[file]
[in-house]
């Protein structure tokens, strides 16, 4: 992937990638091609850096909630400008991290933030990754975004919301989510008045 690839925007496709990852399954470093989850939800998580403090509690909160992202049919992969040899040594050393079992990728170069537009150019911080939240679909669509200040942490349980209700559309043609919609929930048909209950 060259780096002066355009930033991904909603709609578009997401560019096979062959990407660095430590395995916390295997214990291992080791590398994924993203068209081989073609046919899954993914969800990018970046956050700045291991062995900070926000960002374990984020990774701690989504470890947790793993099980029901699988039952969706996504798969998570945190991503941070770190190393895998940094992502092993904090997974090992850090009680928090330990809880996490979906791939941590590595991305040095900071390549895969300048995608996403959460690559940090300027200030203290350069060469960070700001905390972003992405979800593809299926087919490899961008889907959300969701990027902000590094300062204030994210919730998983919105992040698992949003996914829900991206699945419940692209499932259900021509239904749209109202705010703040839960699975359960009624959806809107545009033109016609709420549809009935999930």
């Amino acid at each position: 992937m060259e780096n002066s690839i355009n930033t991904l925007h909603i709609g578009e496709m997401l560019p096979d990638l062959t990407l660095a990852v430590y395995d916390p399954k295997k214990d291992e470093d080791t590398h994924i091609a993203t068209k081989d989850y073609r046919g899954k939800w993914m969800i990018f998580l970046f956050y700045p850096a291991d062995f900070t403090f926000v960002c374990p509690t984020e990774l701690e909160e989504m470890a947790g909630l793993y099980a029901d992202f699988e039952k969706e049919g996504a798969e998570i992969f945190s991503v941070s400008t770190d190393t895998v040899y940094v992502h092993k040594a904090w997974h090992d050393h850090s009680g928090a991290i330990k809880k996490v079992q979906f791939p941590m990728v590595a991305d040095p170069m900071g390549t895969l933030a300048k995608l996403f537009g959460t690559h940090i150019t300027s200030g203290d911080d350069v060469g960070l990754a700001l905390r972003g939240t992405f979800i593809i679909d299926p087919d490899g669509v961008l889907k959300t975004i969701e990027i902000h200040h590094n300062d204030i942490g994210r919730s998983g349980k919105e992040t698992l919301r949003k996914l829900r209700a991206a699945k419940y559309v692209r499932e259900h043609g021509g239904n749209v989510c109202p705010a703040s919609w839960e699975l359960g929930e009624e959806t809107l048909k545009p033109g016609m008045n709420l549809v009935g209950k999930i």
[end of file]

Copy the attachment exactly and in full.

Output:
[in-house]
């Protein structure tokens, strides 16, 4: 992937990638091609850096909630400008991290933030990754975004919301989510008045 690839925007496709990852399954470093989850939800998580403090509690909160992202049919992969040899040594050393079992990728170069537009150019911080939240679909669509200040942490349980209700559309043609919609929930048909209950 060259780096002066355009930033991904909603709609578009997401560019096979062959990407660095430590395995916390295997214990291992080791590398994924993203068209081989073609046919899954993914969800990018970046956050700045291991062995900070926000960002374990984020990774701690989504470890947790793993099980029901699988039952969706996504798969998570945190991503941070770190190393895998940094992502092993904090997974090992850090009680928090330990809880996490979906791939941590590595991305040095900071390549895969300048995608996403959460690559940090300027200030203290350069060469960070700001905390972003992405979800593809299926087919490899961008889907959300969701990027902000590094300062204030994210919730998983919105992040698992949003996914829900991206699945419940692209499932259900021509239904749209109202705010703040839960699975359960009624959806809107545009033109016609709420549809009935999930």
């Amino acid at each position: 992937m060259e780096n002066s690839i355009n930033t991904l925007h909603i709609g578009e496709m997401l560019p096979d990638l062959t990407l660095a990852v430590y395995d916390p399954k295997k214990d291992e470093d080791t590398h994924i091609a993203t068209k081989d989850y073609r046919g899954k939800w993914m969800i990018f998580l970046f956050y700045p850096a291991d062995f900070t403090f926000v960002c374990p509690t984020e990774l701690e909160e989504m470890a947790g909630l793993y099980a029901d992202f699988e039952k969706e049919g996504a798969e998570i992969f945190s991503v941070s400008t770190d190393t895998v040899y940094v992502h092993k040594a904090w997974h090992d050393h850090s009680g928090a991290i330990k809880k996490v079992q979906f791939p941590m990728v590595a991305d040095p170069m900071g390549t895969l933030a300048k995608l996403f537009g959460t690559h940090i150019t300027s200030g203290d911080d350069v060469g960070l990754a700001l905390r972003g939240t992405f979800i593809i679909d299926p087919d490899g669509v961008l889907k959300t975004i969701e990027i902000h200040h590094n300062d204030i942490g994210r919730s998983g349980k919105e992040t698992l919301r949003k996914l829900r209700a991206a699945k419940y559309v692209r499932e259900h043609g021509g239904n749209v989510c109202p705010a703040s919609w839960e699975l359960g929930e009624e959806t809107l048909k545009p033109g016609m008045n709420l549809v009935g209950k999930i």